Dr Lau added that when the airport moved to Chek Lap Kok in 1998, Hong Kongers and visitors from around the world no longer had to suffer from the highly congested airport environment of Kai Tak, and that civil aviation was given ample room to thrive. However, he emphasised that survey respondents were beginning to note similarities between the era of the mid- to late 1990s and today’s HKIA.

"The old Kai Tak airport reached its capacity in the late 1980s, and the new airport at Chek Lap Kok has provided the much-needed facilities to handle Hong Kong’s increasing air traffic demand,” Dr Lau said. "But our survey revealed concerns that HKIA is once again reaching capacity. Through this study, we hope to be able to pass on the invaluable experience that we learned from the old Kai Tak days."

The AA said it wants to preserve an important part of Hong Kong’s history by publishing the findings of the study in a set of two books, along with the oral history provided by some of the respondents. The books will be available this summer.

Spokespersons also said the AA is building a collection of images to immortalise the airport’s history by launching a contest, which invites people to contribute photos related to the old Kai Tak airport and the current Hong Kong International Airport. Subject matter includes pictures of airport facilities, celebrities who have travelled through the airports, and touching reunions and farewells. To help tell the story behind each photo, entrants are encouraged to include captions of 50 words or less. There is no limit to the number of submissions per entrant, and photos can be submitted by mail, uploaded online at or emailed to Winning entries may be featured in the completed book, and three grand prize winners will receive complimentary air tickets.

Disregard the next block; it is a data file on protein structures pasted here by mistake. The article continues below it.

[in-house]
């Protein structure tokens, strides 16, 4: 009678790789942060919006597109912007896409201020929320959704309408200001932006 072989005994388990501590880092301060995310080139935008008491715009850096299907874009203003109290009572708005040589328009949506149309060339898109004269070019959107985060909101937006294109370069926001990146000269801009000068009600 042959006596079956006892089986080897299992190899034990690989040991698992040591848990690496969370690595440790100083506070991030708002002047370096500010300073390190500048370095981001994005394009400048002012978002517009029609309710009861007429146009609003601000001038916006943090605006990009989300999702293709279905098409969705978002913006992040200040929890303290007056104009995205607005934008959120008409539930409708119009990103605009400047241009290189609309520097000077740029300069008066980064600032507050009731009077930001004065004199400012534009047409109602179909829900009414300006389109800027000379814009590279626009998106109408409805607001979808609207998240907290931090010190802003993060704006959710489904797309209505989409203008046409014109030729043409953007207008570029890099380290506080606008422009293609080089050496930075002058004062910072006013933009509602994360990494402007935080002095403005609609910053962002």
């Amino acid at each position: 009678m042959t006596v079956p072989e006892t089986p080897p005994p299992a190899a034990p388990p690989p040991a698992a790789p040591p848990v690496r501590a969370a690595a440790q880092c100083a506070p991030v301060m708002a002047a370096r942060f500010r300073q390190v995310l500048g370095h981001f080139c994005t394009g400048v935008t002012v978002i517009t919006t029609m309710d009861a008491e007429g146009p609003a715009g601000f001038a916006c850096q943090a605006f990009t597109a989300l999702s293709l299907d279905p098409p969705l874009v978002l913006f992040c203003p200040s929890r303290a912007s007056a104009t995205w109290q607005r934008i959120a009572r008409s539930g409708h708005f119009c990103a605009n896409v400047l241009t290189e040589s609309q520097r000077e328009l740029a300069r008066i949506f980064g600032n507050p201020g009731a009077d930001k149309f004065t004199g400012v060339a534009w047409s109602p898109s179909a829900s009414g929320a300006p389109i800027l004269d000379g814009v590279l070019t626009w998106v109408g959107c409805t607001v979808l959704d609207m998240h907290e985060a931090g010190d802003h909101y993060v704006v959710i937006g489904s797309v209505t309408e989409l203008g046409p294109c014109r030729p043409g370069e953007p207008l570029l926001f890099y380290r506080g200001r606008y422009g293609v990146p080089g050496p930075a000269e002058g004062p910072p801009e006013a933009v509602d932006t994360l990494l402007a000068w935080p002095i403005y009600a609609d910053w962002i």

Appendix: Photo collection campaign

Campaign period : 17 April 2014 - 16 May 2014

Online submission : Visit the campaign website at and follow the instructions to upload photo(s) and caption(s) 
E-mail submission : Email photo(s) and caption(s) together with the entrant's name, first four digits of his/her HKID or passport number, and contact number to (File size of each photo should be between 1MB and 5MB. They should be submitted in JPEG format. Each submitted email should not exceed 15MB in file size. There is no limit to the number of submissions per entrant.)
Mail submission :

Send photo(s) and caption(s) together with the entrant’s name, first four digits of his/her HKID or passport number, contact number and a return envelope with the mailing address by mail to Golin/Harris International Limited, 6/F Oxford House, Taikoo Place, 979 King’s Road, Quarry Bay, Hong Kong. Please mark “Entry for Photo Collection Campaign” on the envelope.

(Entrants must provide a valid mailing address to have their photos returned.)

Judging criteria 

  1. Ability to demonstrate the uniqueness of Hong Kong's airport
  2. Historical value
  3. Emotional appeal of the photo
  4. Photographic skill and composition 


Grand Prize (3 winners) Each winner is entitled to two round-trip Economy Class air tickets to any Asian destination, plus a copy of the book set.